Saturday, May 26, 2007

Roger's dilemma

Hello all

In a recent post, I encountered a sick badger called Roger. I was concerned at the time that he was coughing in a way not dissimilar to an animal suffering from TB, and resolved to test him for the disease. Timothy Hedgehog appeared to be satisfied with my suggestion, but the badger was less than keen.

'I cannot submit, Doctor' said the short legged mammal as I bent down to pick him up.

'Huh?' I said, although I wasn't entirely surprised. Seeing as the animal could talk, it was possible he already knew what would happen if he was positive for the disease.

'It is not that I am personally afraid...'


'But I'm afraid that I belong to a badger sect whose prophets are the revered Bodger and Badger, bovine blessings be with them. The teachings of Bodger are sacred to us, and one of his commandments is that we should never submit to medical tests, for fear of disturbing the universal badger aura that unites us all. I cannot allow you to test me doctor. You may only offer palliative care.'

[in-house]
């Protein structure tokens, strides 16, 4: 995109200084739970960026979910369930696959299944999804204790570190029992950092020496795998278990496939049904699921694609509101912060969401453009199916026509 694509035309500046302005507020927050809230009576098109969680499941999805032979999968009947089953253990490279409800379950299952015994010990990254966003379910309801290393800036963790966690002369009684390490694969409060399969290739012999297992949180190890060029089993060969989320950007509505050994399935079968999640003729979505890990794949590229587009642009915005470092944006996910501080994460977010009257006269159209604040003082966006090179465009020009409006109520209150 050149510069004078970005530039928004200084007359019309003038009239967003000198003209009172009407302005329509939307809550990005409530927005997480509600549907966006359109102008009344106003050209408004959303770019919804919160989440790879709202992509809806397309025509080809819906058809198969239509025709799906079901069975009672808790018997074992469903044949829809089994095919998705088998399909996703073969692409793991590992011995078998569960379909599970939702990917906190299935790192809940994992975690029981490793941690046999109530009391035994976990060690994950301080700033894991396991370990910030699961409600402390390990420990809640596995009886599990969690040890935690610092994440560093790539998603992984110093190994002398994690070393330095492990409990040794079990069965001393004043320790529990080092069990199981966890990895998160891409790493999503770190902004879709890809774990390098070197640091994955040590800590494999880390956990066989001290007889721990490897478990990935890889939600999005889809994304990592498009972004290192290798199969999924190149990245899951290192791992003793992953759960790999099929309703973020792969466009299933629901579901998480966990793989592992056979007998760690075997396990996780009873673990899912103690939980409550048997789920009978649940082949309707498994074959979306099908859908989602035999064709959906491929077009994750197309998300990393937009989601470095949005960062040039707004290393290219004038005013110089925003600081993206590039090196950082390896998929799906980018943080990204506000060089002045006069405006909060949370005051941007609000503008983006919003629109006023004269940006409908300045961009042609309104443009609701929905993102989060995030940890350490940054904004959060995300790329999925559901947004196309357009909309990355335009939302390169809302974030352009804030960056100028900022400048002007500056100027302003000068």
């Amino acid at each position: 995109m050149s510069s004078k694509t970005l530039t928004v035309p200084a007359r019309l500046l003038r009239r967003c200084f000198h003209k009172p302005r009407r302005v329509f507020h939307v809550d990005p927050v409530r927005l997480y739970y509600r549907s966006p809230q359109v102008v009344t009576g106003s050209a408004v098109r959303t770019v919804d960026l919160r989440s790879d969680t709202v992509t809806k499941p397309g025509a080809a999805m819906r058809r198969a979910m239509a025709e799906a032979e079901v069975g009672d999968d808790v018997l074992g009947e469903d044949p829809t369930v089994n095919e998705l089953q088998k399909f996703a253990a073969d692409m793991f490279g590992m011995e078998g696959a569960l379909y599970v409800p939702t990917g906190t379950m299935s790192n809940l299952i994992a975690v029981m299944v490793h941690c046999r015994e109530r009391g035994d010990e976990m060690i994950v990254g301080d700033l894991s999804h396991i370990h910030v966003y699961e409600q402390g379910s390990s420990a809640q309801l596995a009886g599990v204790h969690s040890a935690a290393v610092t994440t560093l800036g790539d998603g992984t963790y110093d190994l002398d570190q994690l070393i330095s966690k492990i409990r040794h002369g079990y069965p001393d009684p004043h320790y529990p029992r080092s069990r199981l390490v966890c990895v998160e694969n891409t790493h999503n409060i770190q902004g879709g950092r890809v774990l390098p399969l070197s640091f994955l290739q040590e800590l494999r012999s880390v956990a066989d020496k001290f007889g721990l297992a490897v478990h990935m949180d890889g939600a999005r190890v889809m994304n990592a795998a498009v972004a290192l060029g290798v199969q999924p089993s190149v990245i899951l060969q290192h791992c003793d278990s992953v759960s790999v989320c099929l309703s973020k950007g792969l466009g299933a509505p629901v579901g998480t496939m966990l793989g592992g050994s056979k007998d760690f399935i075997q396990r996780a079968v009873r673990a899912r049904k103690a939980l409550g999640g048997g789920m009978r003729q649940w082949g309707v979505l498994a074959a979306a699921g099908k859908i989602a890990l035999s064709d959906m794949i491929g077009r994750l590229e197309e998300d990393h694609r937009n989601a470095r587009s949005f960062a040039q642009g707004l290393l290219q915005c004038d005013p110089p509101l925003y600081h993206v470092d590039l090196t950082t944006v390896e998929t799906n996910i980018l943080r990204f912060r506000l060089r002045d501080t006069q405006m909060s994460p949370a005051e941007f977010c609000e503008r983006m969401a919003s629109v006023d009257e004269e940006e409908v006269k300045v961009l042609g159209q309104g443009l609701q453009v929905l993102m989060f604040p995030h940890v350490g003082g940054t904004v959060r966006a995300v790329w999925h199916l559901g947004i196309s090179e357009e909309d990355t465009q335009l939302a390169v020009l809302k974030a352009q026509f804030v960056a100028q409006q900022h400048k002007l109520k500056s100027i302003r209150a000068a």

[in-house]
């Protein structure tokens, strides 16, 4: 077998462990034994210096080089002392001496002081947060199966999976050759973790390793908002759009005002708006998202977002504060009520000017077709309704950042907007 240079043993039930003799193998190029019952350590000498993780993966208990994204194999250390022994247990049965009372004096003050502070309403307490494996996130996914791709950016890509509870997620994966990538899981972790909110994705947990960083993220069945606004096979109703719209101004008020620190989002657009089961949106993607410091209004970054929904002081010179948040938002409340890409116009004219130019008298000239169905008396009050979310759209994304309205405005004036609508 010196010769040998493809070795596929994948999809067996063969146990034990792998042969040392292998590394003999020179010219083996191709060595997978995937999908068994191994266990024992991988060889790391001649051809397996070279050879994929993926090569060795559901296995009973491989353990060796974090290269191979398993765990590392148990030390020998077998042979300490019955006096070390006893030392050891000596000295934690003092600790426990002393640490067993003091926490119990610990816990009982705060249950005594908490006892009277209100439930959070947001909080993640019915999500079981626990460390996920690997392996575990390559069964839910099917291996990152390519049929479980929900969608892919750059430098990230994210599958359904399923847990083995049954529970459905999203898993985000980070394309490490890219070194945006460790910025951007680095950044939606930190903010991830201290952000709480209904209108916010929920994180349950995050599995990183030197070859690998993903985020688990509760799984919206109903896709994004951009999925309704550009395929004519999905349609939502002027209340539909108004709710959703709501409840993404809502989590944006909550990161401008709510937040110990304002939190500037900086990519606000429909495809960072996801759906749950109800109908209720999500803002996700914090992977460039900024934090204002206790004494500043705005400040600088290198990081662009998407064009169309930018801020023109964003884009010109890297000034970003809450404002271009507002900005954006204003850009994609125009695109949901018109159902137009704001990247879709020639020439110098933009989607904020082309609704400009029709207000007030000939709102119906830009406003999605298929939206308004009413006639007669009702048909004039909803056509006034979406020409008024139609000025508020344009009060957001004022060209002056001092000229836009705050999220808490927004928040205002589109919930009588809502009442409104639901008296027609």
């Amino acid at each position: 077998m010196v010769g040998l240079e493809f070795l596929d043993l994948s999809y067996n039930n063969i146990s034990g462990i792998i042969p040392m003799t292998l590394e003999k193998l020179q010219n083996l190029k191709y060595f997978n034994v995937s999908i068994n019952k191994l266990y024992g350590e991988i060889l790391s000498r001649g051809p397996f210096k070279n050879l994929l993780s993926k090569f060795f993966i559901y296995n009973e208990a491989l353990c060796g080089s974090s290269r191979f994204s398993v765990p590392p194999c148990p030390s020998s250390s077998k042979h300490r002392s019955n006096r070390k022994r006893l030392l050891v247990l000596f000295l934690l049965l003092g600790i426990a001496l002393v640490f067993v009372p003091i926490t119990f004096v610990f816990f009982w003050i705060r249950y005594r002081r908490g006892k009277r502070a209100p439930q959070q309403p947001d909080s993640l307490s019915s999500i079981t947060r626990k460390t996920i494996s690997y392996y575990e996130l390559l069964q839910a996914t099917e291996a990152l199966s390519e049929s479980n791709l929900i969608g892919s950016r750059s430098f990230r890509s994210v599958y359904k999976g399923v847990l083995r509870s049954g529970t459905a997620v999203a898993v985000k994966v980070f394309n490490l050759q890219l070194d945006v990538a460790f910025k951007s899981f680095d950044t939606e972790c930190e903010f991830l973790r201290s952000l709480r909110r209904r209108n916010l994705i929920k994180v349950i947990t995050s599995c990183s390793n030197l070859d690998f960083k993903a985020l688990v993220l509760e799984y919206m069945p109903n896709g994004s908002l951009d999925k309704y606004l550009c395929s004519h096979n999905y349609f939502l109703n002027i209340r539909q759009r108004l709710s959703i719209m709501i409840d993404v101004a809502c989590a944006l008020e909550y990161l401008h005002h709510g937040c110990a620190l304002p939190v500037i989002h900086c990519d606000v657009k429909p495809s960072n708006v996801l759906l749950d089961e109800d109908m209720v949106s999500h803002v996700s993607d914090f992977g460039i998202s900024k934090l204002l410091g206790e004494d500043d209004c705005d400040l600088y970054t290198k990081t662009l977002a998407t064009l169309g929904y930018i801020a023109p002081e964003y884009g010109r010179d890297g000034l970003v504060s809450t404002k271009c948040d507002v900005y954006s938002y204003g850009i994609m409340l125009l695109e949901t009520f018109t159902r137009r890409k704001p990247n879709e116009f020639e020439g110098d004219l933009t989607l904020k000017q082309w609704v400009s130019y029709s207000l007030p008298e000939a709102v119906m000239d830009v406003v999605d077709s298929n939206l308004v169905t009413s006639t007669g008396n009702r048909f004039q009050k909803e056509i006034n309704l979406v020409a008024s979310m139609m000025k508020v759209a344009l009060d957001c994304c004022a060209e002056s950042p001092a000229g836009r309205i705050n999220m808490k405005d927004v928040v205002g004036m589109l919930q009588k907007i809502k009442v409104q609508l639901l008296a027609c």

I sighed. This was a clear case of sect-conditioning. I doubted that Roger had any real idea who Bodger and Badger were, but he remained adamant that I must not test him for TB. I was faced with a dilemma. Should I go against his wishes, and risk violating his badger's rights. Or should I take a wider view that society was more precious than the wellfare of a single animal.

Timothy hedgehog supplied a surprisingly diplomatic answer. 'We have some spare cages I think, Doctor. Perhaps you could put Roger in one of them, temporarily, until he gets better?'

I was forced to mull over the idea as we walked back to the hotel. I held Roger in my arms, stroking his fur and equating him, in some bizarre anthropomorphic way, to No. 3. I imagined that myself and Dolores had the same ideaology as the badger, and that someone wanted to test our baby for a genetic disease - the outcome deciding the baby's fate. What would we expect?

Of course, we would expect others to respect our way of life and leave us alone.

I couldn't bring myself to break the poor badgers heart. His stoicism was admirable, more so in my eyes, perhaps, because I lack stoicism sometimes when it is required. As we approached the Institute, I therefore resolved to offer the badger the care he desired, and let nature take its course. Roger is now in a cage, and is given all the food, water and warmth that he desires. So far, there is no sign that the disease is progressing, but he does have a chronic cough and rheumy eyes. I'll let you know he he progresses.


1 comment:

Anonymous said...

Hope Roger gets over his TB. Life in a cage is no fun though.